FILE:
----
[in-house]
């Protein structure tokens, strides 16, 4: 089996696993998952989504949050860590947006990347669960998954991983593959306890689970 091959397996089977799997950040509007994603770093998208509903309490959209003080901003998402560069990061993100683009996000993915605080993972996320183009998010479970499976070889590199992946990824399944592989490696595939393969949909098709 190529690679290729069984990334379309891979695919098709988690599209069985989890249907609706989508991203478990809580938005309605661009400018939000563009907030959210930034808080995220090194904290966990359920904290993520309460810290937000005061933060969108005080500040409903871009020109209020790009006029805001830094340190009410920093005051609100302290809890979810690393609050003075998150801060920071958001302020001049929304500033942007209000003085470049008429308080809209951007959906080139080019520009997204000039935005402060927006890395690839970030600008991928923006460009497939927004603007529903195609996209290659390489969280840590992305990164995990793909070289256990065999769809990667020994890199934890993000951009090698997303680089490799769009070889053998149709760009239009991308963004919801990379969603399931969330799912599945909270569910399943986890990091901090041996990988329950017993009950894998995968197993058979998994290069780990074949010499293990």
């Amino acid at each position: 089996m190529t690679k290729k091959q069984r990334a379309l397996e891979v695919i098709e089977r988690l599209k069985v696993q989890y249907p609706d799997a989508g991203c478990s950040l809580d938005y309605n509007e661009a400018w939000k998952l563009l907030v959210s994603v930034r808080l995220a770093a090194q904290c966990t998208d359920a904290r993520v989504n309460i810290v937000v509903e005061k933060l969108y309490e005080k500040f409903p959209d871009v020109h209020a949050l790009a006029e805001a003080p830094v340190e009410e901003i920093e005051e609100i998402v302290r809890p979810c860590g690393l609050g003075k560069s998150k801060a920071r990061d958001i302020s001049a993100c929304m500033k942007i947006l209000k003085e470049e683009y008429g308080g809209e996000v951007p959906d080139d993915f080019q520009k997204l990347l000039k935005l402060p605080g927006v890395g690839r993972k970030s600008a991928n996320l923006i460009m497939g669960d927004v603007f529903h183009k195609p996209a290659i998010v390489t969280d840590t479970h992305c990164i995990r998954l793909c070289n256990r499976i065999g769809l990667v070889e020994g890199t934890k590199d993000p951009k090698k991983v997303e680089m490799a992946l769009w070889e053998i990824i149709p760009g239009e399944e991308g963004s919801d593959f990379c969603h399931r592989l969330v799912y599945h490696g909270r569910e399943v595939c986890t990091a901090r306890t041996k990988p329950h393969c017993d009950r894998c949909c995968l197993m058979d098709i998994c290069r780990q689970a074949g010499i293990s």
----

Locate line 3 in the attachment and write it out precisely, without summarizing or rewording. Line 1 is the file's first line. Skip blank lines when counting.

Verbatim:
């Amino acid at each position: 089996m190529t690679k290729k091959q069984r990334a379309l397996e891979v695919i098709e089977r988690l599209k069985v696993q989890y249907p609706d799997a989508g991203c478990s950040l809580d938005y309605n509007e661009a400018w939000k998952l563009l907030v959210s994603v930034r808080l995220a770093a090194q904290c966990t998208d359920a904290r993520v989504n309460i810290v937000v509903e005061k933060l969108y309490e005080k500040f409903p959209d871009v020109h209020a949050l790009a006029e805001a003080p830094v340190e009410e901003i920093e005051e609100i998402v302290r809890p979810c860590g690393l609050g003075k560069s998150k801060a920071r990061d958001i302020s001049a993100c929304m500033k942007i947006l209000k003085e470049e683009y008429g308080g809209e996000v951007p959906d080139d993915f080019q520009k997204l990347l000039k935005l402060p605080g927006v890395g690839r993972k970030s600008a991928n996320l923006i460009m497939g669960d927004v603007f529903h183009k195609p996209a290659i998010v390489t969280d840590t479970h992305c990164i995990r998954l793909c070289n256990r499976i065999g769809l990667v070889e020994g890199t934890k590199d993000p951009k090698k991983v997303e680089m490799a992946l769009w070889e053998i990824i149709p760009g239009e399944e991308g963004s919801d593959f990379c969603h399931r592989l969330v799912y599945h490696g909270r569910e399943v595939c986890t990091a901090r306890t041996k990988p329950h393969c017993d009950r894998c949909c995968l197993m058979d098709i998994c290069r780990q689970a074949g010499i293990s």